Story and photos by Calvin Pynn, contributor
More than 200 people stood outside the Rockingham County Courthouse late Saturday morning to show solidarity with the Palestinian people, after nearly two weeks of fighting between Israel and Palestine in Gaza and the West Bank.
The event provided an opportunity for Palestinians living in Harrisonburg to publicly discuss how their lives have been affected by the conflict. Nadia Dames, one of the rally’s organizers, has family members living in the West Bank.
“They pay taxes to the government of Israel, but they have no rights. So with that, their water and their electricity can be cut off at any moment, they are restricted in travel, at times they are closing Jerusalem from those outside who are wanting to pray,” Dames said in an interview with The Citizen.
Although born and raised in Harrisonburg, Dames saw these restrictions firsthand while living for several years in Jordan, during which time she was not allowed to enter Palestine.
“To have those restrictions against the holiest place in the land and to be from America and go to Jerusalem and pray in the [Al-Aqsa Mosque] when people five miles down the road are not allowed to is reprehensible,” she said.
Hosam Hadid, who holds dual citizenship in both the U.S. and Palestine, was one of several speakers who shared their stories during the open mic portion of the rally. He recalled visiting Palestine with his wife when a mix up over the martial status on his ID prompted Israeli border control to bar her from entering the country.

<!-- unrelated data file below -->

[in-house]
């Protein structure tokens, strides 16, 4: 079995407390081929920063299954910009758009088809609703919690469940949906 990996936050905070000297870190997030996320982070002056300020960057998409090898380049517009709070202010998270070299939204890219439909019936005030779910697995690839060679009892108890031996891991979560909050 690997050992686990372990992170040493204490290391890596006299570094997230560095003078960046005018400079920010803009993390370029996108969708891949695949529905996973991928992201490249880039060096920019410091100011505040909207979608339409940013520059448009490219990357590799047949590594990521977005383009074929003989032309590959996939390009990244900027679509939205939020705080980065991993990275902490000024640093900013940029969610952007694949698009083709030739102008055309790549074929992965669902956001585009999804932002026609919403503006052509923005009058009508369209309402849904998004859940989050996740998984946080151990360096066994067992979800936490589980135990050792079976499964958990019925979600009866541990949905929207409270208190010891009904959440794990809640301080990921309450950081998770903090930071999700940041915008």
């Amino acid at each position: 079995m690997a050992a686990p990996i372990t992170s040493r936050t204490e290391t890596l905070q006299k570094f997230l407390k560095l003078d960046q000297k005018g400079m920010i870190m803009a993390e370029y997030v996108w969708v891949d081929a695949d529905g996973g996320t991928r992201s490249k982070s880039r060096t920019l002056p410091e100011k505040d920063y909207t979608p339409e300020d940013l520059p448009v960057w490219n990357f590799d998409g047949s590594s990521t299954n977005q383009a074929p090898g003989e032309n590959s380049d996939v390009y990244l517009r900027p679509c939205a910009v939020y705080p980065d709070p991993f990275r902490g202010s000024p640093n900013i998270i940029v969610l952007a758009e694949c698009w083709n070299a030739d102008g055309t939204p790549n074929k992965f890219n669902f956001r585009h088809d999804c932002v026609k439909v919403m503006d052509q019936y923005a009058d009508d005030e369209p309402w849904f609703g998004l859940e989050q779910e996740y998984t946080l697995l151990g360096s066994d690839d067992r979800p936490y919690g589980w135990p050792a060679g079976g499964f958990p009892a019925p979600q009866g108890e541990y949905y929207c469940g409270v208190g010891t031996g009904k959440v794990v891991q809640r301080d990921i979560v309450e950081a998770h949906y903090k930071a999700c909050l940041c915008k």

“They held our passports for around six or so hours, and I asked them why are you doing this, and [the border patrol agent] said: ‘Your wife is now a Palestinian so she will be treated like a Palestinian.’ So to see this sort of oppression was a shock to her, and at that point, I was kind of numb to it,” Hadid recalled.
Tim Seidel, an EMU professor who lived in Palestine-Israel for several years, said that such stories are key to understanding the conflict, particularly regarding the oppression that Palestinians experience living under Israeli occupation.
“Whose stories are we telling, and what’s the story that we’re living in to?” said Seidel, in his speech at the rally. “There’s a story that dominates, that’s based on fear, and that leads to policies and protocols of elimination in order to replace.”
“The experience of state violence, whether it’s even in the U S or whether it’s in Palestine … operates off of a story that we tell ourselves and that we inhabit, we live into,” Seidel continued.
Hasan Hamdan, a statistics professor at James Madison University, said during his time on the mic that the current cease-fire between the two nations does not signal an end to the conflict.
“Yes, there is a cease-fire, but the causes of the problem are still there,” Hamdan said.
Ten-year-old Gilane Malek shared her story as well.
“I was four years old, we were at the airport, and I got separated from my Dad. He’s still in Egypt. I can call him, but I can’t even see his face. This has been a hard time for me,” said Malek, prompting a stunned silence through the crowd.
People attending the rally wrote messages of solidarity on posters outside of the courthouse, and later marched around Court Square, chanting for Israel to free Palestine.
Many in attendance headed directly a subsequent rally at Liberty Park.
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